A New Marketplace in the Neighborhood

A New Marketplace in the Neighborhood

Please leave your felt-lettered activity board at the door — this is a different church basement.

Yesterday, at the Church of the Messiah in Brooklyn, the church basement became the Greenpoint Food Market.

It was opening day of the weekly event, founded by Joann Kim, to provide a space for local cooks to sell their packaged goods.  In evidence of the enthusiasm for local and artisanal food, over 30 vendors sold items from chicken paté to Korean pancakes to deviled eggs, with many more people hovering around the tables to sample and talk with the chefs.

Amelia Coulter of the cookie company, Sugarbuilt, was one such vendor who is both a chef and an artist in equal measure.  A native of New Mexico, her cookies have delicate taste influences from the Southwest — chocolate red chili, for example.  Visually, the baked creations are intricate replicas of favorite sights:  sugar skulls from the Mexican Day of the Dead, rod ironwork in Greenpoint, and playful hipster mustaches, among other things.

“I’m inspired by my passions – here it’s architecture,” Amelia said, holding up a square cookie.  “All of these ironwork pieces are from my favorite actual ironwork in the neighborhood.  All of these designs have a history.”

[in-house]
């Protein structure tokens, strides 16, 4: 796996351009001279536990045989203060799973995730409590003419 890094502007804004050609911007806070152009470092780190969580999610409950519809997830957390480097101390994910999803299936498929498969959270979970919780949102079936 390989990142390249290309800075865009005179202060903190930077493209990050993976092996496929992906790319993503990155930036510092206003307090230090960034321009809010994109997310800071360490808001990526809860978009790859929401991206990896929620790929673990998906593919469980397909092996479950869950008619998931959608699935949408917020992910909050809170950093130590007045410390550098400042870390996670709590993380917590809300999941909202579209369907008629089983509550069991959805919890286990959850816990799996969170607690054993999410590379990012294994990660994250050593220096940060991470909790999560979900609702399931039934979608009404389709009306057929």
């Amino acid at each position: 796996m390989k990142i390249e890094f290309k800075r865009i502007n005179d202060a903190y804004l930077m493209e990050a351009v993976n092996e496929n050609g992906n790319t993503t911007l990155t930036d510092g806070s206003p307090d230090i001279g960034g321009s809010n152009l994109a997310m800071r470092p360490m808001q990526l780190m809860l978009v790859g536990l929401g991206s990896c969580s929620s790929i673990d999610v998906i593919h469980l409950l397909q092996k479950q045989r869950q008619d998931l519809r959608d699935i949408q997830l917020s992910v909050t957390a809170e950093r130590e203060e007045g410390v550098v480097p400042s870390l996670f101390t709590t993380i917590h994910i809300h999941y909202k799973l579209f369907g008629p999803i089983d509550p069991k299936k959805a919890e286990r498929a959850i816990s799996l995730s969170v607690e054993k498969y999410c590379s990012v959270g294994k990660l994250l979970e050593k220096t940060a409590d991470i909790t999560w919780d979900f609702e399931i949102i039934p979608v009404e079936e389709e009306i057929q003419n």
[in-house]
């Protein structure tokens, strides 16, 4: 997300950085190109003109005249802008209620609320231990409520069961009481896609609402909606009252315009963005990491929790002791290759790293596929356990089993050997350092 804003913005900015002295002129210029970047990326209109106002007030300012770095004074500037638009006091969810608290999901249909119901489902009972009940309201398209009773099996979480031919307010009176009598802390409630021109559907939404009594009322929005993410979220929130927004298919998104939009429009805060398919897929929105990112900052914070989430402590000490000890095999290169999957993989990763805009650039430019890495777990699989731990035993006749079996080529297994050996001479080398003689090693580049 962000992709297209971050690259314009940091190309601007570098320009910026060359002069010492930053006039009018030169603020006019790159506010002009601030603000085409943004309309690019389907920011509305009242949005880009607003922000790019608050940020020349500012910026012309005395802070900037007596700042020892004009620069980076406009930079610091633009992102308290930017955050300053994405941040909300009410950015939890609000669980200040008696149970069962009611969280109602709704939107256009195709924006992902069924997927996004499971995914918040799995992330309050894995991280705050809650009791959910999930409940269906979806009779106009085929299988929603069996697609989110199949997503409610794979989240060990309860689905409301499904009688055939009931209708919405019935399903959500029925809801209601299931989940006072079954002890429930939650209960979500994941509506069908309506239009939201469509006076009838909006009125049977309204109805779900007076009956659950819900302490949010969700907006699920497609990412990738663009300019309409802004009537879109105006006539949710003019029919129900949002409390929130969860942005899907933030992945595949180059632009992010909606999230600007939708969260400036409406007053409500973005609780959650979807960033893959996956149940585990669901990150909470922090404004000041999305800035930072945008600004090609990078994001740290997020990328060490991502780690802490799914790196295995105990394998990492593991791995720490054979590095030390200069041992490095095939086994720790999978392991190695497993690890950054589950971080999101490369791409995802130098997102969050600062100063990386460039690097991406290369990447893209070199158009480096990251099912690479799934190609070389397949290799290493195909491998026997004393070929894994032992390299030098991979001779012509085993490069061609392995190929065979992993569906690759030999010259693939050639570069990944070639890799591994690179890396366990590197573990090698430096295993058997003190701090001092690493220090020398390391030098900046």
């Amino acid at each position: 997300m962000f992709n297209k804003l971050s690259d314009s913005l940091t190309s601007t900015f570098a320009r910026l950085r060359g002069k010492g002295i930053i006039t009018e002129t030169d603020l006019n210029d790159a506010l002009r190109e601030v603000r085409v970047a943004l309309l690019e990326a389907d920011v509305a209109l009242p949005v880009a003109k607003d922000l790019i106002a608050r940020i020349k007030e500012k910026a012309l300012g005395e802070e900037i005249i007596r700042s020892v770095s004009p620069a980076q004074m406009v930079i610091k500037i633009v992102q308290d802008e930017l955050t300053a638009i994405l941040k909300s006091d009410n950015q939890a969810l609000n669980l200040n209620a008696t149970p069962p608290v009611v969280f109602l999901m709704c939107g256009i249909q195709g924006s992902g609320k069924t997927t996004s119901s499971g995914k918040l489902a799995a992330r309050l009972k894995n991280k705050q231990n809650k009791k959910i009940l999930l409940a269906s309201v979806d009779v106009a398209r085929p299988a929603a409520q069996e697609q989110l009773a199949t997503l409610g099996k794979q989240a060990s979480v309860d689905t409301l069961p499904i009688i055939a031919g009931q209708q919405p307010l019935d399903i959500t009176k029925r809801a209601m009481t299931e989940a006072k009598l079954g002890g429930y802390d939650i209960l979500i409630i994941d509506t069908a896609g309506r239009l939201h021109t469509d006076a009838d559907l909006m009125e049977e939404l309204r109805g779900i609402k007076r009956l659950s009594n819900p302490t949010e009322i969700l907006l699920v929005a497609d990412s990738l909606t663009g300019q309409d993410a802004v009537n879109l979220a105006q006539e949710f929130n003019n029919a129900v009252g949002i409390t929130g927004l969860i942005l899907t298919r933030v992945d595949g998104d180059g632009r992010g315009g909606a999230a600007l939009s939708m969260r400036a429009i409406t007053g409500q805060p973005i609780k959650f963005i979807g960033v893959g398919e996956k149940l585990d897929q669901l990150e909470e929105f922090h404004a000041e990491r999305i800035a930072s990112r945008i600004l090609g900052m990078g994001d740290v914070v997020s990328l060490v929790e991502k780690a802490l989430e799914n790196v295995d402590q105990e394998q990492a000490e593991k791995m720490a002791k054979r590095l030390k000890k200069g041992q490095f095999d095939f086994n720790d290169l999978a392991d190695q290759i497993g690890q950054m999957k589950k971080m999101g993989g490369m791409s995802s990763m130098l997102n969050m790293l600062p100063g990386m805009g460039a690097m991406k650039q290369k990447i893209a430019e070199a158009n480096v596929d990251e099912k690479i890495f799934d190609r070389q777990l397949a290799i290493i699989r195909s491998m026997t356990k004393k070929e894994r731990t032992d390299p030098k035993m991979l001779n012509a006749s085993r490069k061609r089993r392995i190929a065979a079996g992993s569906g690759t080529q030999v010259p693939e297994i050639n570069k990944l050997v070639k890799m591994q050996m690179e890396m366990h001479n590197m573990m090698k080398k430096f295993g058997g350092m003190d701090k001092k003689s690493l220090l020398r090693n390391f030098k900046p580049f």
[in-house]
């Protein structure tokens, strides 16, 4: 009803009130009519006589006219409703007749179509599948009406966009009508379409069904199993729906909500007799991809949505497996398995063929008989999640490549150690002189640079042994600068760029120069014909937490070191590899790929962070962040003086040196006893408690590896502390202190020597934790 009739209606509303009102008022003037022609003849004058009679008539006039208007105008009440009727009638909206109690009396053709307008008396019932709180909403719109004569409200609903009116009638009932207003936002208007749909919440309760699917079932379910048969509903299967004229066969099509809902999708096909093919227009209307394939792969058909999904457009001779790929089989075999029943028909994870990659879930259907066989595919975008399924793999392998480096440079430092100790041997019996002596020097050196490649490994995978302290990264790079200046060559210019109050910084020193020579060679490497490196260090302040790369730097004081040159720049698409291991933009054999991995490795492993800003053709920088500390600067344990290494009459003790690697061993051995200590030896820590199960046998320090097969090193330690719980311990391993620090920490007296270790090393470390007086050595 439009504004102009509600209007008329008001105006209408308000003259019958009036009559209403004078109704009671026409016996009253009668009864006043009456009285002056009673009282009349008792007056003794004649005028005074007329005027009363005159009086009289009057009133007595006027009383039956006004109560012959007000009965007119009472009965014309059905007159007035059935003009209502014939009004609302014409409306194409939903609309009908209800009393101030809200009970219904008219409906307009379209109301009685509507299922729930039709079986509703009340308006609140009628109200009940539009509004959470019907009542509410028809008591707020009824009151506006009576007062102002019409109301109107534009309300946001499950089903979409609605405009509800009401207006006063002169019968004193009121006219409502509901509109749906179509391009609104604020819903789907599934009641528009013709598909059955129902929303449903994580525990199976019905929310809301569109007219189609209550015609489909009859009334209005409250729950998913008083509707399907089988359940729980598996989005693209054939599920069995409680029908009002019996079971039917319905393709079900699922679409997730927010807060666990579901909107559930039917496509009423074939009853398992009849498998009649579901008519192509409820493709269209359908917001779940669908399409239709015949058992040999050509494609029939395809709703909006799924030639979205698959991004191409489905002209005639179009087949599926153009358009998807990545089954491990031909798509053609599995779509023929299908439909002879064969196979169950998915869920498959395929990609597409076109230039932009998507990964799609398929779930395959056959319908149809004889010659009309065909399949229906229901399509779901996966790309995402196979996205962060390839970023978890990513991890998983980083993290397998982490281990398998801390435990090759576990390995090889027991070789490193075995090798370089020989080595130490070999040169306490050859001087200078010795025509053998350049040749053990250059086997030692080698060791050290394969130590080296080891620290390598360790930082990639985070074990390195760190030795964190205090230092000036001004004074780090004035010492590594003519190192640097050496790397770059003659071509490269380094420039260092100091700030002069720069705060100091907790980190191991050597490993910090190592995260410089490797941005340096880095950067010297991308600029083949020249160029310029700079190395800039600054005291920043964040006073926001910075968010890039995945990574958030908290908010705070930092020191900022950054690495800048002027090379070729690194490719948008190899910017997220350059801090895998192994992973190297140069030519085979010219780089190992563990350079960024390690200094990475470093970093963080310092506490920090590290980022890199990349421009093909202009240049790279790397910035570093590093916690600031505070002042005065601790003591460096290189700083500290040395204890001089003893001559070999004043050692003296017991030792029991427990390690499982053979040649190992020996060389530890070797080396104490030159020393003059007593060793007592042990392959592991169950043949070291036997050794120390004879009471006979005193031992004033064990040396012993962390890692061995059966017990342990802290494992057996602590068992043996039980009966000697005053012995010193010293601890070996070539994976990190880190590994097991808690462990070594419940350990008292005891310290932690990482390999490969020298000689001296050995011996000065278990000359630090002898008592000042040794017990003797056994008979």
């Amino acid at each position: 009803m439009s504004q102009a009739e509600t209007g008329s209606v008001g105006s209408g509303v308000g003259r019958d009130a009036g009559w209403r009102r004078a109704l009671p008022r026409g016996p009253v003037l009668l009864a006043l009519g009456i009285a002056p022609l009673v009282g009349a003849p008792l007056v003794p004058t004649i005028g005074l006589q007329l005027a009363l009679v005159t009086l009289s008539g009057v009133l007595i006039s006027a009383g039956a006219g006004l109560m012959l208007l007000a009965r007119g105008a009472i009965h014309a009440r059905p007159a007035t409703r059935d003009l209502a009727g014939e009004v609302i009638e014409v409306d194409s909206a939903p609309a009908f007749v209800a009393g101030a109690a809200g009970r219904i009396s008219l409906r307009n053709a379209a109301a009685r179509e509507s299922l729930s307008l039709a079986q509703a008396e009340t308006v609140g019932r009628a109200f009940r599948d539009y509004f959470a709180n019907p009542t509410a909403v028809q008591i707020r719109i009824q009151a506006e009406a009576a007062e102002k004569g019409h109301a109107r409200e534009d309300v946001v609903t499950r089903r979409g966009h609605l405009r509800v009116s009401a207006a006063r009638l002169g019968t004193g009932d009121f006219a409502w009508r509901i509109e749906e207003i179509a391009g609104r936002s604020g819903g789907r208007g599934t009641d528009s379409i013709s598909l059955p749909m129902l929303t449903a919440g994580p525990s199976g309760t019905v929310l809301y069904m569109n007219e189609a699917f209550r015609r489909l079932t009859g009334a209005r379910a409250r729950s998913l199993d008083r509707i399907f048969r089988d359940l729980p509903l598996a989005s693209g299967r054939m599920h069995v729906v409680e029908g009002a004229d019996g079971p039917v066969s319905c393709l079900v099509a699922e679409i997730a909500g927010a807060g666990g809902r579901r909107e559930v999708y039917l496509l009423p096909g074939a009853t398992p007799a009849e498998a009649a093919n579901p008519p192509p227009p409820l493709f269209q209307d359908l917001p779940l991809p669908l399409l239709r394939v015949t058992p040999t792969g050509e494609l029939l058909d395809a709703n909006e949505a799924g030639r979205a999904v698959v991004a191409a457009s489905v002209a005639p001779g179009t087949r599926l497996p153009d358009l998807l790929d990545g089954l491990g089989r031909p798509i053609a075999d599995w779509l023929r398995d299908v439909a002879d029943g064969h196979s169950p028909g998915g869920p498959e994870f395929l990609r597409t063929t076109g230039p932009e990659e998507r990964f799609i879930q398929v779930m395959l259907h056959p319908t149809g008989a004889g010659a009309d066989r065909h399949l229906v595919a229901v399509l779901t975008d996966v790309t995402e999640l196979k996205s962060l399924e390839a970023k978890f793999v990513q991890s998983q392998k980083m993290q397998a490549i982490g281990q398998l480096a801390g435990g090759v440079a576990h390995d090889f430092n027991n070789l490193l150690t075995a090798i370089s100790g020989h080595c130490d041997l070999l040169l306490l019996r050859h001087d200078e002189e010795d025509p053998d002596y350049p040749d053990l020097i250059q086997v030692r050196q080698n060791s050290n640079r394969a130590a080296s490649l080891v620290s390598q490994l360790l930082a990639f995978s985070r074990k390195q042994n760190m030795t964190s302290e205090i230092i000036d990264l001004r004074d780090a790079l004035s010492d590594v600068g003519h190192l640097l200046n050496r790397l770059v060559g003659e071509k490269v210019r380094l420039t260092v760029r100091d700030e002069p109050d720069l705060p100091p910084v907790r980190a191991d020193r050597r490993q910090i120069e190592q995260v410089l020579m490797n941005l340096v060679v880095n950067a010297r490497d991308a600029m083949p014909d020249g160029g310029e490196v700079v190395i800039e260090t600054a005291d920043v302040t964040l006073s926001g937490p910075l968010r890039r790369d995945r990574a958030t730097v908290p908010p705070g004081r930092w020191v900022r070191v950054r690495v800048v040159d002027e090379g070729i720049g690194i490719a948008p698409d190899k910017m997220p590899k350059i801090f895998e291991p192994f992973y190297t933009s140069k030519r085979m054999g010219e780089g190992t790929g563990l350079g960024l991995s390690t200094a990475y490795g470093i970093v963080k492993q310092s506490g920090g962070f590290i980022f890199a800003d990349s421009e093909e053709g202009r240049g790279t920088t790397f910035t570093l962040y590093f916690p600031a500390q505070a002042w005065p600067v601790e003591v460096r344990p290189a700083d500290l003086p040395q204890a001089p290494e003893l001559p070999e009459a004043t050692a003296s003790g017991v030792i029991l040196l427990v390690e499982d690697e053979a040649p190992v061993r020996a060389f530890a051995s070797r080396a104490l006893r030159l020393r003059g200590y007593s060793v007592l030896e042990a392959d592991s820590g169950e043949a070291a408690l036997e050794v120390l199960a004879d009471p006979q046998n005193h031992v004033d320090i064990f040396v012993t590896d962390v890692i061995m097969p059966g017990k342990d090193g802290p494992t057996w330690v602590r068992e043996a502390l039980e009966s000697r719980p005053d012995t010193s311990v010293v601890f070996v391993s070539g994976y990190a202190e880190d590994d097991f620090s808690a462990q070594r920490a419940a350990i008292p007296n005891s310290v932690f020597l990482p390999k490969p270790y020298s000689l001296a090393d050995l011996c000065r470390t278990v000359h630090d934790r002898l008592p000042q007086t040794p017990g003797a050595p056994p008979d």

As I walked around the church basement, I remembered something I saw years ago:  A man on very, very tall stilts walking through the fields of Bread & Puppet in Vermont.  As he took slow, long strides, he called down below:  “Art is food!  You can’t eat it, but it feeds YOU!”

Yesterday, in the down below, the neighborhood feasted on art in all ways.

Local Food that Honors Local Sites

Local Food in Honor of Local Sites

Delicious and Beautiful

Delicious and Beautiful

A Moustached Amelia Coulter of Sugarbuilt

A Moustached Amelia Coulter of Sugarbuilt

Groundswell Wasn't the Only Press!

Groundswell Wasn't the Only Press!